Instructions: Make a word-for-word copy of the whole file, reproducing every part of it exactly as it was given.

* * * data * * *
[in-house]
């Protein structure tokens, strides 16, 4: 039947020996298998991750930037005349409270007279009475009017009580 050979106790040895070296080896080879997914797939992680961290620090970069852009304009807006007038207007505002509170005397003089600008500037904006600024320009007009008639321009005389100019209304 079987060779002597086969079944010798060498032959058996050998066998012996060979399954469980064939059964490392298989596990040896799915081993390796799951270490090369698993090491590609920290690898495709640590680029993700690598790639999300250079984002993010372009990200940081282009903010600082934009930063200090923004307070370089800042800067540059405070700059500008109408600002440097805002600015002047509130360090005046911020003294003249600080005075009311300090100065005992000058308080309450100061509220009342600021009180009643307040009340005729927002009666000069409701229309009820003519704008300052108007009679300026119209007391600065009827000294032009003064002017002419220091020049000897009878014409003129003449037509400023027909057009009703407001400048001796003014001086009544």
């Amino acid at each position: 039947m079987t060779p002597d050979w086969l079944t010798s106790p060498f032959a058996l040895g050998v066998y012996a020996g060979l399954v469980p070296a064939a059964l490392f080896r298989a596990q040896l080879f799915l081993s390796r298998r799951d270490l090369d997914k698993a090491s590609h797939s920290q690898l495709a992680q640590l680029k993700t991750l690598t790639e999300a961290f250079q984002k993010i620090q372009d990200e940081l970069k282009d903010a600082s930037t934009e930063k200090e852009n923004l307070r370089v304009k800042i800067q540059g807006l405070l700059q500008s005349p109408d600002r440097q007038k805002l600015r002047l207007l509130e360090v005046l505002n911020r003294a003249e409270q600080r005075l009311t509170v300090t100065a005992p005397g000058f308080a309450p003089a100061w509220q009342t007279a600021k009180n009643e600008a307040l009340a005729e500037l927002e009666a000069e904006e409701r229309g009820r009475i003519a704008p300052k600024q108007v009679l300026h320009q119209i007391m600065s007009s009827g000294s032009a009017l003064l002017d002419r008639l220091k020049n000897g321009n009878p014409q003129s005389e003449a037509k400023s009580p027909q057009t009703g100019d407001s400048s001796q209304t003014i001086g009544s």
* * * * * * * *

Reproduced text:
[in-house]
């Protein structure tokens, strides 16, 4: 039947020996298998991750930037005349409270007279009475009017009580 050979106790040895070296080896080879997914797939992680961290620090970069852009304009807006007038207007505002509170005397003089600008500037904006600024320009007009008639321009005389100019209304 079987060779002597086969079944010798060498032959058996050998066998012996060979399954469980064939059964490392298989596990040896799915081993390796799951270490090369698993090491590609920290690898495709640590680029993700690598790639999300250079984002993010372009990200940081282009903010600082934009930063200090923004307070370089800042800067540059405070700059500008109408600002440097805002600015002047509130360090005046911020003294003249600080005075009311300090100065005992000058308080309450100061509220009342600021009180009643307040009340005729927002009666000069409701229309009820003519704008300052108007009679300026119209007391600065009827000294032009003064002017002419220091020049000897009878014409003129003449037509400023027909057009009703407001400048001796003014001086009544």
């Amino acid at each position: 039947m079987t060779p002597d050979w086969l079944t010798s106790p060498f032959a058996l040895g050998v066998y012996a020996g060979l399954v469980p070296a064939a059964l490392f080896r298989a596990q040896l080879f799915l081993s390796r298998r799951d270490l090369d997914k698993a090491s590609h797939s920290q690898l495709a992680q640590l680029k993700t991750l690598t790639e999300a961290f250079q984002k993010i620090q372009d990200e940081l970069k282009d903010a600082s930037t934009e930063k200090e852009n923004l307070r370089v304009k800042i800067q540059g807006l405070l700059q500008s005349p109408d600002r440097q007038k805002l600015r002047l207007l509130e360090v005046l505002n911020r003294a003249e409270q600080r005075l009311t509170v300090t100065a005992p005397g000058f308080a309450p003089a100061w509220q009342t007279a600021k009180n009643e600008a307040l009340a005729e500037l927002e009666a000069e904006e409701r229309g009820r009475i003519a704008p300052k600024q108007v009679l300026h320009q119209i007391m600065s007009s009827g000294s032009a009017l003064l002017d002419r008639l220091k020049n000897g321009n009878p014409q003129s005389e003449a037509k400023s009580p027909q057009t009703g100019d407001s400048s001796q209304t003014i001086g009544s």